Virtual therapy was already a rapidly emerging industry before the COVID-19 pandemic began to wreak havoc on the lives of billions of people around the world. But now stay-at-home orders and social isolation have made online telehealth services an essential service that seems tailor-made for our times.
This is especially true for online apps that focus on mental health. In the early 2010s, a number of new mental health therapy services emerged from Silicon Valley and other high-tech sectors. Some examples are TalkSpace, BetterHelp, TC Teen Counseling, HealthSapiens, PRIDE Counseling, and Online-Therapy.com.
All of them offer ways to connect via a smartphone, laptop, or home computer with a licensed psychologist, therapist, marriage counsellor, addiction counsellor, and/or other professionals. But these entities are by far not the only game in town when it comes to finding mental health online.
Traditional providers have long recognised the potential and need to provide online services. For example, the Mission Harbor Behavioral Health Center in Santa Barbara offers telehealth services for recovering addicts. The world-famous Mayo Clinic in Rochester, Minnesota, has been offering wide-ranging telehealth services for several years. In fact, the American Hospital Association reports that 76% of all hospitals in America offer telehealth through the use of video and other connected technologies, including ‘talk therapy’ via texting.
Now as the world enters its second month of isolation and lockdown, online mental health providers are reporting a surge in users of these kinds of services. Dr Marlene Maheu of the Telebehavioral Health Institute in San Diego said requests for services have been booming.
‘People are flocking to us like never before,’ Dr. Maheu said.
According to a poll conducted by the Kaiser Family Foundation (KFF), 45% of Americans say their mental health has been negatively impacted by worry and stress as they cope with the pandemic’s social effects. That includes loss of jobs, income, and social isolation.
Feelings of anxiety and depression lead the way. Other conditions on the rise are substance abuse, low self-esteem, distress, panic attacks, and suicidal behaviours.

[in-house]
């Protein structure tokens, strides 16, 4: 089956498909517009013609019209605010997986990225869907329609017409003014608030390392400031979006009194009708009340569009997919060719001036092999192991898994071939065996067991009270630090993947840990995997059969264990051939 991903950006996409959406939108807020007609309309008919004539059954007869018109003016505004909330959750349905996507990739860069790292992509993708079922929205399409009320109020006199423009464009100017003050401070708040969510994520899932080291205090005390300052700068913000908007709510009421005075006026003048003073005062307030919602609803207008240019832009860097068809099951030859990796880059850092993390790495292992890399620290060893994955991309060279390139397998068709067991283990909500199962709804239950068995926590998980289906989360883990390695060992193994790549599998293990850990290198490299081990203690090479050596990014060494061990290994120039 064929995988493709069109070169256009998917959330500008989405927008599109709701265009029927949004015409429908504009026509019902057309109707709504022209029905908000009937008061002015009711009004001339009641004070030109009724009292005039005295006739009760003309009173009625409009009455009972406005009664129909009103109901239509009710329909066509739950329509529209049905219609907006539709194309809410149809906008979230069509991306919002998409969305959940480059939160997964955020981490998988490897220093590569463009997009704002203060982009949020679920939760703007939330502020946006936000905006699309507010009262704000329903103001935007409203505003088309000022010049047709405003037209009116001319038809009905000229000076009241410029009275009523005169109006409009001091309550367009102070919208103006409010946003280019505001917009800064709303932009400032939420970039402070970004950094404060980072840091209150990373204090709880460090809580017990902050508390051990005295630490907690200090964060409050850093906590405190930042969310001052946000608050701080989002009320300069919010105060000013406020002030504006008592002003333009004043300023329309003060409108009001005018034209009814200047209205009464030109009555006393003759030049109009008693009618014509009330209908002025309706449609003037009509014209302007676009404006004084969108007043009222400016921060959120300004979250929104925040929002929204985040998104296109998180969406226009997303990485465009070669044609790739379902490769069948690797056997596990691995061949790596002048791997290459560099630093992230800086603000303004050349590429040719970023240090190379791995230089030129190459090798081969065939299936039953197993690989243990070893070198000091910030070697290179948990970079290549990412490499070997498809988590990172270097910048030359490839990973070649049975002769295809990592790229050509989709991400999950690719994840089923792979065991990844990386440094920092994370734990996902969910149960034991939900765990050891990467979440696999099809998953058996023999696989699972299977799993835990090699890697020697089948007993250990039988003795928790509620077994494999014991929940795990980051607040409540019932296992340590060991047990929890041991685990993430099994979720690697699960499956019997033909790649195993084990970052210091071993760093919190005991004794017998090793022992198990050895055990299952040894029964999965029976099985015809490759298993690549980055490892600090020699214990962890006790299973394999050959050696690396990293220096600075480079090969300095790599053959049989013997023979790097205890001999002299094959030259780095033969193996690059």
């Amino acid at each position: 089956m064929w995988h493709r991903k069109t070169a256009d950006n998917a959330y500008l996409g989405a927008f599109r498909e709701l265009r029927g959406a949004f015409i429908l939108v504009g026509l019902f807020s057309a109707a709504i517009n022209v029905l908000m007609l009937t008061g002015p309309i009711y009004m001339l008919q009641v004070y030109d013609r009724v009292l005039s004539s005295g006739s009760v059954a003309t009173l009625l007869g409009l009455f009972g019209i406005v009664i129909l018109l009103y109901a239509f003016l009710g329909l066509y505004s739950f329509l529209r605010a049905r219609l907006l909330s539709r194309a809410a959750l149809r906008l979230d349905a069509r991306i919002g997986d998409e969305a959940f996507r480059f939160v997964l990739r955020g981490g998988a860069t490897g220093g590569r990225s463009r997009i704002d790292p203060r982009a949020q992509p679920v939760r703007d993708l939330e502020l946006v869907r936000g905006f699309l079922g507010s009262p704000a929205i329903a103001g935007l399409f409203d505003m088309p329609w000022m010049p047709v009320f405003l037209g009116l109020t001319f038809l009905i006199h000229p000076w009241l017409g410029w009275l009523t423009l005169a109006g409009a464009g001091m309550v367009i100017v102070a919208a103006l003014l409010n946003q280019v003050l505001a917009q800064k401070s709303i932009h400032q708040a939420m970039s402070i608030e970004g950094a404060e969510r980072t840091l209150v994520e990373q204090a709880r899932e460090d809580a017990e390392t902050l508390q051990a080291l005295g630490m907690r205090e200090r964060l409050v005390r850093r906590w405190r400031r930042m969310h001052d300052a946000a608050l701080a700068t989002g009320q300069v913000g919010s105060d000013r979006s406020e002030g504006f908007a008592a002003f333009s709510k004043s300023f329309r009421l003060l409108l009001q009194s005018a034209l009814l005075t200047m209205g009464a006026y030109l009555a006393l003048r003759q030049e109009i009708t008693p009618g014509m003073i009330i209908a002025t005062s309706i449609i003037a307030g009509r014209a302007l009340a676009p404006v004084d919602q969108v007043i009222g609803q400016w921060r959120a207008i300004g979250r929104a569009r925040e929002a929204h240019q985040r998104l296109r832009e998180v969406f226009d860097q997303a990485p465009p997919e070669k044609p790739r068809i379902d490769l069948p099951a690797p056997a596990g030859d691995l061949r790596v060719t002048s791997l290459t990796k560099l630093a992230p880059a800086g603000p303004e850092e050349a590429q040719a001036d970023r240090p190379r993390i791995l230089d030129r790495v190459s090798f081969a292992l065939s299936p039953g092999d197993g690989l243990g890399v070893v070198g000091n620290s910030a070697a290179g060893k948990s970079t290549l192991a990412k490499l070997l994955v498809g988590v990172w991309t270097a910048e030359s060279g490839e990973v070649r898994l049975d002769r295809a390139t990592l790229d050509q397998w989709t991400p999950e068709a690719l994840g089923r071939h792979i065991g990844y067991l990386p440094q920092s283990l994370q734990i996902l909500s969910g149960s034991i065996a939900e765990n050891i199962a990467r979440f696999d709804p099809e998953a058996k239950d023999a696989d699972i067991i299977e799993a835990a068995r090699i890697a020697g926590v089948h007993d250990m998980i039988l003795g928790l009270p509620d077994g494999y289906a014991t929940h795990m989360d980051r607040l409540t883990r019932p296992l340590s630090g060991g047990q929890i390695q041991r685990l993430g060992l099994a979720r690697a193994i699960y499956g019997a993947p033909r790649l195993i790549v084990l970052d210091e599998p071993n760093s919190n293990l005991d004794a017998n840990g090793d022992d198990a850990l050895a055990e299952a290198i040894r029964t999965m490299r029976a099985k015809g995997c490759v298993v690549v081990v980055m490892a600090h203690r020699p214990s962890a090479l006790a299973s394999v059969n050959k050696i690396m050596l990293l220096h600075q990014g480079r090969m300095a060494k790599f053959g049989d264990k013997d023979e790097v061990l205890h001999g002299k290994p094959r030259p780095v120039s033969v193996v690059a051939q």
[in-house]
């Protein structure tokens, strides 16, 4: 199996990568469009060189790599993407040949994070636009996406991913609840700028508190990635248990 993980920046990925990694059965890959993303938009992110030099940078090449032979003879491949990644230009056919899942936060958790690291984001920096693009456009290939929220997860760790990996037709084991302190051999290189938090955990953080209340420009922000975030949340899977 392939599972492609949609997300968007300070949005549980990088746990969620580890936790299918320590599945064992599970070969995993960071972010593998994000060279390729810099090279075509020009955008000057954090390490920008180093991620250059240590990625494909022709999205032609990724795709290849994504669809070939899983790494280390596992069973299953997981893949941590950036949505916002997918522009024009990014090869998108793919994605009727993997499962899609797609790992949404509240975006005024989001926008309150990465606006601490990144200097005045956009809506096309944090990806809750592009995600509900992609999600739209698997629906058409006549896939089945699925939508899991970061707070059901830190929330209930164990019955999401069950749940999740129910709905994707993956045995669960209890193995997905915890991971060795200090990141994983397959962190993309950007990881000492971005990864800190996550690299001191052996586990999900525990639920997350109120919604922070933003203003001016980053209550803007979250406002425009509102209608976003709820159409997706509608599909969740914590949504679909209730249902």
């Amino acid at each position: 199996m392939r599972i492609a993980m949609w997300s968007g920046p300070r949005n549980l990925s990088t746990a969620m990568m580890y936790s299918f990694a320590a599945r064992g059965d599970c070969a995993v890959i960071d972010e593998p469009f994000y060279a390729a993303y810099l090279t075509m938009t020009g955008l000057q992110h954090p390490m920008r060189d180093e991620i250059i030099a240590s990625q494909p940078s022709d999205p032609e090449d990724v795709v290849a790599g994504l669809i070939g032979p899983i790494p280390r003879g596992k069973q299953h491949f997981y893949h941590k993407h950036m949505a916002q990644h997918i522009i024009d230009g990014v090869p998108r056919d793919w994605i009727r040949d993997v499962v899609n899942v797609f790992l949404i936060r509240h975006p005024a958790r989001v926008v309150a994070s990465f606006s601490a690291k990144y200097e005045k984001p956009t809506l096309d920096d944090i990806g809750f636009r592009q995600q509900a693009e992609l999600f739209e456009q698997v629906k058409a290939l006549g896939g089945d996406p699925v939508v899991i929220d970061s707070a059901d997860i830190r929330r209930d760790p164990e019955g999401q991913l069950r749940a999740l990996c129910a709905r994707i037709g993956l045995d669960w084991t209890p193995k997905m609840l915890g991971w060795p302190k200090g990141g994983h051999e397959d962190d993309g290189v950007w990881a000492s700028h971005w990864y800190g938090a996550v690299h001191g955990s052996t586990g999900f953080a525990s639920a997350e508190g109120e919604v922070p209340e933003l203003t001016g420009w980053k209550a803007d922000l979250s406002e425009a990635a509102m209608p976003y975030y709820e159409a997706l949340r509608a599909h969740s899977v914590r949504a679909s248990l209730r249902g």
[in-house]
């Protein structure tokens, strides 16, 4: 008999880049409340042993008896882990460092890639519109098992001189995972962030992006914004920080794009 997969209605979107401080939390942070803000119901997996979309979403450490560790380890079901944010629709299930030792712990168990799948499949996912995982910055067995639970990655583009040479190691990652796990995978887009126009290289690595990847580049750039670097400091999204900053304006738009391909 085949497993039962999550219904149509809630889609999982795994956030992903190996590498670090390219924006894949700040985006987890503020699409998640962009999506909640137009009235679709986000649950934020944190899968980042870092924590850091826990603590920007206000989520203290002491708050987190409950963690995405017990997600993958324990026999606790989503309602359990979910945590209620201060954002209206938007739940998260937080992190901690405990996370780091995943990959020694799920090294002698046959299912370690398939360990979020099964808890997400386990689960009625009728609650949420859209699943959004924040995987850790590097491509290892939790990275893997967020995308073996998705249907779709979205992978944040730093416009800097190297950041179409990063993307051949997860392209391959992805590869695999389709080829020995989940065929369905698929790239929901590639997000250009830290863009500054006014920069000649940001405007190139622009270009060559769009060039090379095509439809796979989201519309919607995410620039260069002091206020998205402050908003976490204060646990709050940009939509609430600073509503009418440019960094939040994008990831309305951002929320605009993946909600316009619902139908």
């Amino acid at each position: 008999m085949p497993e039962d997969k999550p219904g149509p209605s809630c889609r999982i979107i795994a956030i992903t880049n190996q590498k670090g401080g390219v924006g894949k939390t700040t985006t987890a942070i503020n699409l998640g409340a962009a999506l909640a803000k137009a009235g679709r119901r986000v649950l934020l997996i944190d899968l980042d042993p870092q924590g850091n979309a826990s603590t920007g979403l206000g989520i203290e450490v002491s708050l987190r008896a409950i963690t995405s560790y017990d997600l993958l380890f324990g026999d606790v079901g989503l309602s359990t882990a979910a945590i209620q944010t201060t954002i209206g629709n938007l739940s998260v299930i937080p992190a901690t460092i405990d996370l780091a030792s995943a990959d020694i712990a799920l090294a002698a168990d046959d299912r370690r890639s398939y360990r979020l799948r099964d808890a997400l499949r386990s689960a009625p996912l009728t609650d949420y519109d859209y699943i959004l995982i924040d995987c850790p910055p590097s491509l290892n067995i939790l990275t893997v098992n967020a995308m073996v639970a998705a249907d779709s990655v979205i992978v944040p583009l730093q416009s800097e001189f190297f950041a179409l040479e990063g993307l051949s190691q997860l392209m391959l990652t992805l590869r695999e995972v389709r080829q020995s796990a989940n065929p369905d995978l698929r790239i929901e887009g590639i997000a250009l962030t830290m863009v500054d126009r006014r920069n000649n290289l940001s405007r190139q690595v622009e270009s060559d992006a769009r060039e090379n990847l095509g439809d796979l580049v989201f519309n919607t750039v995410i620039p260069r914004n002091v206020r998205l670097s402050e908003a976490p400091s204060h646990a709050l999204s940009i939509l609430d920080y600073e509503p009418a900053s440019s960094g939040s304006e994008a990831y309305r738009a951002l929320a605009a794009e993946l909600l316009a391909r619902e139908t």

For people who struggled with these mental health disorders before the pandemic, the effect is now greatly magnified. More mental health dysfunctions fall out of ancillary situational factors driven by lockdown orders. The most common is domestic violence. The psychological damage endured in these situations can be as dangerous as physical violence between family members.
The situation is aggravated by an inability to travel physically to a clinic or therapist’s office. The obvious solution to mitigate this problem is telehealth or using an online mental health therapy app offered by specialty providers, such as Talkspace, BetterHelp, and their competitors.
Seeking mental health via telehealth comes with several advantages. One is that it can be far less expensive. Many of the online apps charge a fraction of what traditional professional therapists charge for in-office treatment. Another is greater anonymity.
Studies show more people are likely to seek mental health counselling via an online platform because they feel more private and it makes them feel less stigmatised. Third, in most cases, online therapy can be done at any location and almost at any time. For example, a person walking in a park or sitting at his or her kitchen table can conduct a therapy session via texting or video link on a smartphone.
Yet to be determined is the question of capacity. Just as some hospitals are being overwhelmed with COVID-19 patients, telehealth platforms may face an onslaught of demand if the crisis continues unabated for months to come.
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